Monday, January 25, 2010

Bike upgrade

Bike Chick's "ride around town" bike, a venerable Trek of uncertain heritage but vintage ~1986, and veteran of many adventures, has been the recipient of much TLC on my part. First, the pedal threads on one of the crankarms stripped out (while we were out trying to do errands, resulting in a long, one-legged ride home.)  Thus I discovered that the left and right crankarms were actually of not only different brands, but different lengths! This led to prompt replacement of the crankset with whatever I had handy, which just happened to be a nice Dura Ace 39x53. The gearing was a little stiff for a town/touring bike, but Bike Chick is strong, and this was what was available at no cost.

The new crankset, of course, would not fit on the old bottom-bracket spindle. So the Dura Ace bottom bracket bearings and spindle got installed too. The 'ol Trek was starting to perk up a bit!

At some point, I installed fenders. The bike was getting an increasing amount of use in rainy weather, and once Bike Chick got used to keeping her toes from interfering with the front fender, I think she really appreciated the reduced road spray.

Soon, Bike Chick mentioned that the front end didn't feel right... the headset was shot, but I had a new-in-the-box Shimano 105 headset in the parts bin... on it went!

"The brakes are a little scary" said Bike Chick one day, upon returning from a 25-mile commute ride in the pouring rain. She was right -- the vintage Dia-Compe levers and calipers were never that great when new, and these had seen a lot of neglect. The calipers were sticky, the pads were awful, and she couldn't reach the levers very well. Unfortunately, I think this bike might have started its life with 27" wheels, or else the geometry is just odd; either way, modern calipers (I had some serviceable Shimano 600 dual-pivots in the bin) are too short to work with the 700c wheels. Rebuilding the Dia-Compe calipers helped a lot, and new pads gave a bit more grip. The brakes were better, but still not great. I picked up some of my favorite brake levers, the Cane Creek SCR-5, figuring I'd install them the next time the tape was off the bars. They're available in a "compact" version, to better suit female hands -- personally, I think the shorter reach is nicer for my long-fingered hands too. These levers have a great ergonomic hood, and the lever has a nice shape too.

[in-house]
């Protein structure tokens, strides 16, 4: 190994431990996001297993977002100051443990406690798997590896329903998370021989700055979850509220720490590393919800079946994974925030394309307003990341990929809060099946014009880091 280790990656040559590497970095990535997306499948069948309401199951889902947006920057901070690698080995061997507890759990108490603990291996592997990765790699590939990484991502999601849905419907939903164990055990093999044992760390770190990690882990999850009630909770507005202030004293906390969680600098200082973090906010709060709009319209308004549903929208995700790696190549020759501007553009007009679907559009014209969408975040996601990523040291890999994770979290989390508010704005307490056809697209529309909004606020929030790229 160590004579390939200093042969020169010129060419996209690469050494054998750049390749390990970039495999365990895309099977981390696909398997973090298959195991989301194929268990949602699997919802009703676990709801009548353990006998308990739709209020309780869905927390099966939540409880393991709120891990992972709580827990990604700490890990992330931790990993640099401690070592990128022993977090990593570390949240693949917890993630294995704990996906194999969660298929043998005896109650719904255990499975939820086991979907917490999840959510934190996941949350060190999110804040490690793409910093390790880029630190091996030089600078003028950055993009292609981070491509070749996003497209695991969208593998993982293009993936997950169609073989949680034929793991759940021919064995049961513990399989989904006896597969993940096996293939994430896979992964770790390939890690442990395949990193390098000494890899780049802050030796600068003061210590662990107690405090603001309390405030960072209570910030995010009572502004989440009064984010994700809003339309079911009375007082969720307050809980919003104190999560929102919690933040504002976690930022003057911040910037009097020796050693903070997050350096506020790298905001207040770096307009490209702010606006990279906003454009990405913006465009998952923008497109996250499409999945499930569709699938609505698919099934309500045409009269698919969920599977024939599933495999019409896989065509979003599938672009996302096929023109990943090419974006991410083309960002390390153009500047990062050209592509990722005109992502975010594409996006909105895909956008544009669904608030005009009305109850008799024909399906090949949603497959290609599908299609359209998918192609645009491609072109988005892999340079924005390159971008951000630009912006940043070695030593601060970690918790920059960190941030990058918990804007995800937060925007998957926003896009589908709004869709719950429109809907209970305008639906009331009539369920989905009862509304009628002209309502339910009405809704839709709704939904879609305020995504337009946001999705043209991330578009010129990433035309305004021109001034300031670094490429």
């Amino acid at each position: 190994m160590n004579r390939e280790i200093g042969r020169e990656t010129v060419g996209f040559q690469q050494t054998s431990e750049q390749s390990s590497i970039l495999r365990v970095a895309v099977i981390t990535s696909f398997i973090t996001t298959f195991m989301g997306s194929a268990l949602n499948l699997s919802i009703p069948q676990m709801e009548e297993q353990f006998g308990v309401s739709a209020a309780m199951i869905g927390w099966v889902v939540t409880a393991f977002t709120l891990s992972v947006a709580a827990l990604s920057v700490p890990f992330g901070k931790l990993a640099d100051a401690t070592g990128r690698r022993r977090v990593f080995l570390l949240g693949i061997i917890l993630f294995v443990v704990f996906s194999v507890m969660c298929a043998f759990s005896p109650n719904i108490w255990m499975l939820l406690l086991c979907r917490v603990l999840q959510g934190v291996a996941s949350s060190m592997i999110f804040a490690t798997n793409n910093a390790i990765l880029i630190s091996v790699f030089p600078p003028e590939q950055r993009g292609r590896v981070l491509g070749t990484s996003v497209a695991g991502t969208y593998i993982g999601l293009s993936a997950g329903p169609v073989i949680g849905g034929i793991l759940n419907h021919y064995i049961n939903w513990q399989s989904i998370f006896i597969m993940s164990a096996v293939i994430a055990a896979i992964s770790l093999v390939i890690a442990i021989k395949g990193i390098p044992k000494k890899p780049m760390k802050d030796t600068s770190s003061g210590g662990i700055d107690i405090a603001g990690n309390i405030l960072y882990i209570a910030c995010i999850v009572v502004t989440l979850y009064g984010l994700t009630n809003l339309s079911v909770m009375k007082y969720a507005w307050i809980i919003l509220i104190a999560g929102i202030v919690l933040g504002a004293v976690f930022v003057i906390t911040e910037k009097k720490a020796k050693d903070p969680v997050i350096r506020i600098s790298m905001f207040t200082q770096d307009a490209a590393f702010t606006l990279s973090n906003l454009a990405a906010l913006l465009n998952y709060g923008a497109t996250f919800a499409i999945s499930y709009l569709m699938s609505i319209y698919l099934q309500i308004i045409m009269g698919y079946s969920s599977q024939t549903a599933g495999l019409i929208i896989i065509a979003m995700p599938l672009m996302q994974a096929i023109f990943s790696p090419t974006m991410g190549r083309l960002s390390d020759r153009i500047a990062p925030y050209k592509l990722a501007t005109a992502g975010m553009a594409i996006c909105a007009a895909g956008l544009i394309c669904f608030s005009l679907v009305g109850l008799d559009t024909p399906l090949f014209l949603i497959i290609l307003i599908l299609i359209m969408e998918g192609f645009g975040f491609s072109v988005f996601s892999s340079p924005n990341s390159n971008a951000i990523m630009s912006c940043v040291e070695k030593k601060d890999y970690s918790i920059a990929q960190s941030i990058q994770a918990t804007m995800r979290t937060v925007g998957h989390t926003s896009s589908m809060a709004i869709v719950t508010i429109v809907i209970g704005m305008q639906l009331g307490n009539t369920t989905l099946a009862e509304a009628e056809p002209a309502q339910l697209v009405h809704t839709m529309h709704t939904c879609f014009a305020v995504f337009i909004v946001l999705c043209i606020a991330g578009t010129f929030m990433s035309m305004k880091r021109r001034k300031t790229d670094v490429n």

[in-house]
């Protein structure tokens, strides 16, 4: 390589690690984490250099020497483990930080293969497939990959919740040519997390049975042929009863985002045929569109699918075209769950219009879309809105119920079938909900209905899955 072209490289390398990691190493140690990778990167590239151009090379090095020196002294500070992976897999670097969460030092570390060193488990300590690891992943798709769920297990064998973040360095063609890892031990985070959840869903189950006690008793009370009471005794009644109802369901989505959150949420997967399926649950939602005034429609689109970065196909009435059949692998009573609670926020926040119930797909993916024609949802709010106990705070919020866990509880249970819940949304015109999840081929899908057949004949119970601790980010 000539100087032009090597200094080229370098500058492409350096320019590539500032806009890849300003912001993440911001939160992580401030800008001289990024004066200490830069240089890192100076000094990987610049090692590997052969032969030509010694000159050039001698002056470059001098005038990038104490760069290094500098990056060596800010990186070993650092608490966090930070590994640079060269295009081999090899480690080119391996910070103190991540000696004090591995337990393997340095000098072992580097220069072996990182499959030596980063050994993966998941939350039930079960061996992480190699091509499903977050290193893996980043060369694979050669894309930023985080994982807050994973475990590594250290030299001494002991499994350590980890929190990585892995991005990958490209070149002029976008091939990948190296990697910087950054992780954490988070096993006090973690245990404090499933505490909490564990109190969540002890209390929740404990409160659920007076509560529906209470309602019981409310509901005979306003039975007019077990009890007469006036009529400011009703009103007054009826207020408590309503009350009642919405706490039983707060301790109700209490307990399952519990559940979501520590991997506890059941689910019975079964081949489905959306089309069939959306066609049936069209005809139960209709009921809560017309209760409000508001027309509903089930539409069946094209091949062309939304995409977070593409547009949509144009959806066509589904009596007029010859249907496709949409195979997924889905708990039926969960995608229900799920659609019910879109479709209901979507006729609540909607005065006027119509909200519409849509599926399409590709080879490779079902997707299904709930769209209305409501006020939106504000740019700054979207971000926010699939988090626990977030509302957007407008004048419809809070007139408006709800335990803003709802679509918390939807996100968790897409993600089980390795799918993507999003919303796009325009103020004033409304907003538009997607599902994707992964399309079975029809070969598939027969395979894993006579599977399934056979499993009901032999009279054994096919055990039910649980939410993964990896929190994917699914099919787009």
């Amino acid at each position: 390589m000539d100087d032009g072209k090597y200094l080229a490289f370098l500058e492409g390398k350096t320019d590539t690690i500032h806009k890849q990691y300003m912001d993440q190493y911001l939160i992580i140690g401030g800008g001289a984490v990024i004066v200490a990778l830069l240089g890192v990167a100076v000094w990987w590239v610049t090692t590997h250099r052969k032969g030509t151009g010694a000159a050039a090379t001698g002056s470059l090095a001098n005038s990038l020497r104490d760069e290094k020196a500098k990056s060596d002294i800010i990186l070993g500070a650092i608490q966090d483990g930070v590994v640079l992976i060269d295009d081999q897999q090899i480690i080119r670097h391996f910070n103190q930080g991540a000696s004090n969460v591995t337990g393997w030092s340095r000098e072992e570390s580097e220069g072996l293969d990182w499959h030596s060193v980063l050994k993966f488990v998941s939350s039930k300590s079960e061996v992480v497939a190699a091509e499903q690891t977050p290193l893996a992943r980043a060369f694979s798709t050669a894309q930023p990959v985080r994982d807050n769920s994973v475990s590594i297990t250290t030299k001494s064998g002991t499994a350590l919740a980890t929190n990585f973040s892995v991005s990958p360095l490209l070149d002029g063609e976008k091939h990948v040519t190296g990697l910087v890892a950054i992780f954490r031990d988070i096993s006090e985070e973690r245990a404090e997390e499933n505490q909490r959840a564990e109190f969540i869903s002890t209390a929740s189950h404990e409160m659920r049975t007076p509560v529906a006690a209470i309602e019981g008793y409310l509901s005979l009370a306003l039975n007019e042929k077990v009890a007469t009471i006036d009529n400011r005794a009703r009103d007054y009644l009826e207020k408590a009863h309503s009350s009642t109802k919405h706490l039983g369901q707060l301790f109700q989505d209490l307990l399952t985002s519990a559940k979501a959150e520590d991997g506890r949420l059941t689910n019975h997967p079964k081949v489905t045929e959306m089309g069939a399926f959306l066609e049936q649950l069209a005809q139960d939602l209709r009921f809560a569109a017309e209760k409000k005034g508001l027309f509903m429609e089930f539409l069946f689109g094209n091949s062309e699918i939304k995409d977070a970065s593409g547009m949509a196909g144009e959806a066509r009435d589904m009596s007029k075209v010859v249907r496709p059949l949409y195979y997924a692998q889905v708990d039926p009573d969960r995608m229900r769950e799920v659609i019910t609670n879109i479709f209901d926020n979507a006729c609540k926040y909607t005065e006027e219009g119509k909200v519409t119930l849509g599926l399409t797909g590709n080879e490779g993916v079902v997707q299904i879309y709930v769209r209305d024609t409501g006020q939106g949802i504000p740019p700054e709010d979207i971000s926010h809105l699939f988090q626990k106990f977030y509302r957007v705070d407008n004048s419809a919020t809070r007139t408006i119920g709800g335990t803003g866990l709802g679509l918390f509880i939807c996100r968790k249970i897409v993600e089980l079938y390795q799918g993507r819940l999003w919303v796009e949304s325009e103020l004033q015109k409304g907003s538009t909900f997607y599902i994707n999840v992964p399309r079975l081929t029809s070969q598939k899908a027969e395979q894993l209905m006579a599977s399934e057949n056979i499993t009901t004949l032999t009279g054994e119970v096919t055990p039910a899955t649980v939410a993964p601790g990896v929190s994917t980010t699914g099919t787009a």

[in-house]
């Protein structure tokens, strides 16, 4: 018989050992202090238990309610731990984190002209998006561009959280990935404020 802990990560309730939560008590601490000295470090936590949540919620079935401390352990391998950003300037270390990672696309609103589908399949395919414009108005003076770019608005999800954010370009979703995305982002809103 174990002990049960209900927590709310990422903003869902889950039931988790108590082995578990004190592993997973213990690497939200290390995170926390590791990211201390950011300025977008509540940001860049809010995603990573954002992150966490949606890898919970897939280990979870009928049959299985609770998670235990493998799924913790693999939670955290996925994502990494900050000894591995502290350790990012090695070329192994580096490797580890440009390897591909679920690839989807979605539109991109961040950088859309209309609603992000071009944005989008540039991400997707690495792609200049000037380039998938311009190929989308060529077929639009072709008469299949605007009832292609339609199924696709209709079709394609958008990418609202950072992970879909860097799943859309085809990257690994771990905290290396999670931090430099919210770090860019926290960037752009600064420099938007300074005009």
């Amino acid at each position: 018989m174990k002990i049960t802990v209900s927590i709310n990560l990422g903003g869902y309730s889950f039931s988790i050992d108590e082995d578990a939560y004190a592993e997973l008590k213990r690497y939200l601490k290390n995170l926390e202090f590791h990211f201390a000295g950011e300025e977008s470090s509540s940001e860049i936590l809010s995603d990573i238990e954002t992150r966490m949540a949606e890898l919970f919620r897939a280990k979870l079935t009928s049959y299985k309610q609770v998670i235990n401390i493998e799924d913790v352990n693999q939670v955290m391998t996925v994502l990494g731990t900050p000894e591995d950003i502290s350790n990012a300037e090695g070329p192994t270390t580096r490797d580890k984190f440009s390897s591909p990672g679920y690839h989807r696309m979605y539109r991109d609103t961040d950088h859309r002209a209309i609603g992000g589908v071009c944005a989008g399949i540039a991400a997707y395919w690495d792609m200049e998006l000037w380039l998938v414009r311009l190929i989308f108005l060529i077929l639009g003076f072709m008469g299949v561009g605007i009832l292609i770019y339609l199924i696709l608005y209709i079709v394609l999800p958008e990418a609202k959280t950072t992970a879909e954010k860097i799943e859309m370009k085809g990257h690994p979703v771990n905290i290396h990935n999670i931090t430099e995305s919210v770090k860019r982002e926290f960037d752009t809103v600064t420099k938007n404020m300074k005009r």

Around Christmas, Bike Chick hinted that raising the handlebars might be appreciated. There wasn't time over the holidays to do it, but the task made it onto the list! Last weekend, I put a bar and stem from the parts bin onto the bike, just to see how it went.  The reach to the brakes was still too long, so we made some measurements, and decided to (gasp!) spring for some brand-new parts. Specialized makes a nice compact bar (both reach and drop are less than the "classic" dimensions, and work especially well for getting the fit right for women) as well as a stem that can have the angle adjusted over a wide range, using shim-collars. I fitted these to the bike and got everything else in the cockpit ready to go (adding new Teflon-coated brake cables to further enhance the weak brakes, and installing the Cane Creek levers.) You can see in the photo that I'm trying out the "Rivendell method" of securing the bar tape with a wrapping of hemp twine. I thought I'd give this a shot, as the tape is a squishy gel-padded type, that doesn't seem to stay put when secured only with a few wraps of electrical tape. We'll see how it holds up -- it's kinda funky looking without suitably retro cloth bar tape, but if it works I'll be happy.